Schwartz Replaces McNealy As Sun CEO

Sun Microsystems CEO Scott McNealy resigned on Monday in the wake of another poor earnings report; he remains as chairman. Jonathan Schwartz, Sun's president and COO, will assume the CEO

April 25, 2006

4 Min Read
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In the wake of a disappointing earnings report, longtime Sun Microsystems CEO Scott McNealy resigned on Monday. Taking his place: Jonathan Schwartz, Sun's president and COO, effective immediately.

McNealy, 51, will stay on as chairman and "full-time employee," whose new role will be to "focus his efforts on Sun's government and academic relationships globally, as well as expand his role with key strategic partner relationships." He also will become the chairman of Sun Federal, which focuses exclusively on U.S. government business.

In a conference call Monday afternoon, McNealy called it a "big day for the company and a big day for me." He said Schwartz "has done an awesome job at everything he's done" for Sun.

"He's never blinked in all the time I've known him, and he's executed," McNealy said, adding that the company's product line "has never been stronger."

"I wasn't going to hand it over post-bubble when the thing was deteriorating, but the time is right to go do it now," he said, pointing to market indicators that put Sun in a position for strong future growth, such as $4.4 billion of cash in the bank and solutions in a variety of emerging markets. "The timing fit me to a tee, and it was my call."In his new role, McNealy will become the company's "chief evangelist," traveling around the world to get Sun's message and strategy to as many partners and competitors as possible.

"We're going to be there for the long haul, and we have a bright, young, passionate and aggressive team to carry things forward," he said.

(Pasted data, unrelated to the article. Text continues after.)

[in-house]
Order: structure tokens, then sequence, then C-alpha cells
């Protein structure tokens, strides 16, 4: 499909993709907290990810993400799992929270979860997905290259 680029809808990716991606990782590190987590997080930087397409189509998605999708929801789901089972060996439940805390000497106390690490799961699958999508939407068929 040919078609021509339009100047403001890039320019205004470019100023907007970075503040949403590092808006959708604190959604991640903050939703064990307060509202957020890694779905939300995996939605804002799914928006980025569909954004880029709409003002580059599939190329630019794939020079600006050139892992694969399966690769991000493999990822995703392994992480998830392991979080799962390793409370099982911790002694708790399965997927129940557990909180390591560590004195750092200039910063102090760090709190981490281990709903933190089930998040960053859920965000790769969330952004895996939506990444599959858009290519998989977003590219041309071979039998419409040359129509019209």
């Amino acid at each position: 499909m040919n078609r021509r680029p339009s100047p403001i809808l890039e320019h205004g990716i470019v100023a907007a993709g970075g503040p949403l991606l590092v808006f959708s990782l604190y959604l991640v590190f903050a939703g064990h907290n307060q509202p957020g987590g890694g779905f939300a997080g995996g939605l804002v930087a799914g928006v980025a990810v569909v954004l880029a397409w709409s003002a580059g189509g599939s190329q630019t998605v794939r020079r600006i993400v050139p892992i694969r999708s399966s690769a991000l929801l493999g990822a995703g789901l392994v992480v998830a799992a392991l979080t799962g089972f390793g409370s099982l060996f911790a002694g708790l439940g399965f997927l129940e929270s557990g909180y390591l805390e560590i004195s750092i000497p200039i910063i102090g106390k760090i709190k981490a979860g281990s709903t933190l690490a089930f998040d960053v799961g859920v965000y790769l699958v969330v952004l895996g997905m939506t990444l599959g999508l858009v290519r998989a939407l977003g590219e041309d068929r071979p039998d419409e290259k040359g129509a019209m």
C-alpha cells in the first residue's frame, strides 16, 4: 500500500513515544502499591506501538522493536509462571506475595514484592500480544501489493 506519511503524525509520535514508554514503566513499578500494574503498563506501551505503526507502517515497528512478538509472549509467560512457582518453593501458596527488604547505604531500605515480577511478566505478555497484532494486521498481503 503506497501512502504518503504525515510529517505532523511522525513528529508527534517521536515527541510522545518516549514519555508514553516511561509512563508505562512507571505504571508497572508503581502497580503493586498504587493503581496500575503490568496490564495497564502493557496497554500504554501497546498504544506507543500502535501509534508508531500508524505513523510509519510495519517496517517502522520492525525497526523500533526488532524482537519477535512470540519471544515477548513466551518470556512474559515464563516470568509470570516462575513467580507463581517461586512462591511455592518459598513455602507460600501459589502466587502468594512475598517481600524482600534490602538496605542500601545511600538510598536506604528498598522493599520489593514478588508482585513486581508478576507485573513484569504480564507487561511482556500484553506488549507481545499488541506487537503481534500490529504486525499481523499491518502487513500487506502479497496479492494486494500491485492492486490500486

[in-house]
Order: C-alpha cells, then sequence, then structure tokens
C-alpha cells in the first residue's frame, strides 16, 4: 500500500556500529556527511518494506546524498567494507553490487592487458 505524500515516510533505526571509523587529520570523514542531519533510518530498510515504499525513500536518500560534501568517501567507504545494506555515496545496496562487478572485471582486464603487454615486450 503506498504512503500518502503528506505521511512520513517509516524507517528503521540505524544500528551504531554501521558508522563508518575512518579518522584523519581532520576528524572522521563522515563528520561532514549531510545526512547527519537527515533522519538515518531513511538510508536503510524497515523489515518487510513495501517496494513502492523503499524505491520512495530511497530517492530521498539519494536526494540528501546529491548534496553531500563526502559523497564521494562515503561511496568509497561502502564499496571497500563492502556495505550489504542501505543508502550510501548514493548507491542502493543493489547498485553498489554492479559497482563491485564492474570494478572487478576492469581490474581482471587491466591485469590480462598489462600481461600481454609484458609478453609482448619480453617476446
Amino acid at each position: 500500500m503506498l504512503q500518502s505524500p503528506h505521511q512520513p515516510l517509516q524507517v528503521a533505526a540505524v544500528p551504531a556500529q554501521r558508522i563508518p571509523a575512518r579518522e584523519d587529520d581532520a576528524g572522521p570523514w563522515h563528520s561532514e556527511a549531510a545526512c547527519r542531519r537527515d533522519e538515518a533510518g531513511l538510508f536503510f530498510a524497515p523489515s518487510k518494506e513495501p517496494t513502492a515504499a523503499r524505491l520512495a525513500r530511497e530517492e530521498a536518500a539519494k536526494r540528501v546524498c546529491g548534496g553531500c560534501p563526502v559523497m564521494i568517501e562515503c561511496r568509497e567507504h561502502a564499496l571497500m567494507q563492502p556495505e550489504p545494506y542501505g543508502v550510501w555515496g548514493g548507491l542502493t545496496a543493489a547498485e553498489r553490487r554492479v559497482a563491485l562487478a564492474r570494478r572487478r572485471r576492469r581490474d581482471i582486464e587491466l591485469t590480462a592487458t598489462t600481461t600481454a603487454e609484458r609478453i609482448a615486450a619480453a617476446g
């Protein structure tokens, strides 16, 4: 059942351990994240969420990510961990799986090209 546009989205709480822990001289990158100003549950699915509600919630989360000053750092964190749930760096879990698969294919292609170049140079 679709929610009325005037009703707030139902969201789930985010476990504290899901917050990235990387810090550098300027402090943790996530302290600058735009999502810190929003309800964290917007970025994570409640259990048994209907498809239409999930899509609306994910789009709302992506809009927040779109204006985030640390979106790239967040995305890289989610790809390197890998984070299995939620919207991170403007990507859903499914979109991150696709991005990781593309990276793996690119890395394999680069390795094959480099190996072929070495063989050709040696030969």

Schwartz spoke with enthusiasm about assuming his new role.

"There are two reasons that keep you enthusiastic about drawing a paycheck: because you love your job or you love your boss," he said. "I've been in a rare position to have both, and I'm looking forward to the coming 10 years as we pull off the next transformation of Sun."

He said he plans to spend his first 90 days undergoing a comprehensive review of all the company's growth opportunities, its personnel distribution and its technologies "down to the project level.""We have one of the strongest leadership teams and leadership factories in the industry; we have the quality of our technical assets and an incredible customer base," Schwartz said. "We have some of the most valuable brands on the market, and many of them have yet to bear fruit. We're in a rare market in that the demand for network innovation will never decline for as long as any of us are on this earth."

He said that the mission of the company will not change, but in a symbolic gesture, he said the company's top-level executives—including himself and McNealy—will begin sharing offices two people at a time. "This shows how we're driving after efficiency and teamwork," he said.

Sun reported a fiscal third-quarter loss of $217 million, or 6 cents per share, compared to $28 million during the same quarter last year. Company officials attributed the loss to costs it has incurred for recent acquisitions, stock-based compensation and restructuring. Sun's sales grew 21 percent to $3.18 billion, up from $2.63 billion in Q3 2005, but that number missed analysts' estimate of $3.21 billion. The news of McNealy's departure sent the company's shares up 9 percent in after-hours trading.

McNealy has been at the helm of Sun for 22 years. The easygoing executive has alternately been admired and criticized in recent years as his company's fortunes have varied. Alliances with Microsoft and Oracle buoyed Sun's prospects, but it never fully recovered from losing rafts of business after the dot-com bust at the beginning of the decade. For the past few years, industry observers have faulted McNealy for refusing to undergo deep job cuts or a dramatic restructuring that many analysts thought the company needed.

McNealy co-founded Sun in 1982 with Andy Bechtolsheim, Bill Joy and Vinod Khosla, and was named CEO and chairman in 1984. Schwartz joined Sun in 1996 after it bought Lighthouse Design, where he was CEO. He has been Sun's president and COO for the past two years. Although Sun's shares are far below their 2001 price levels, the company has rebounded in the past year, a comeback that many in the financial community attribute to Schwartz's management.0

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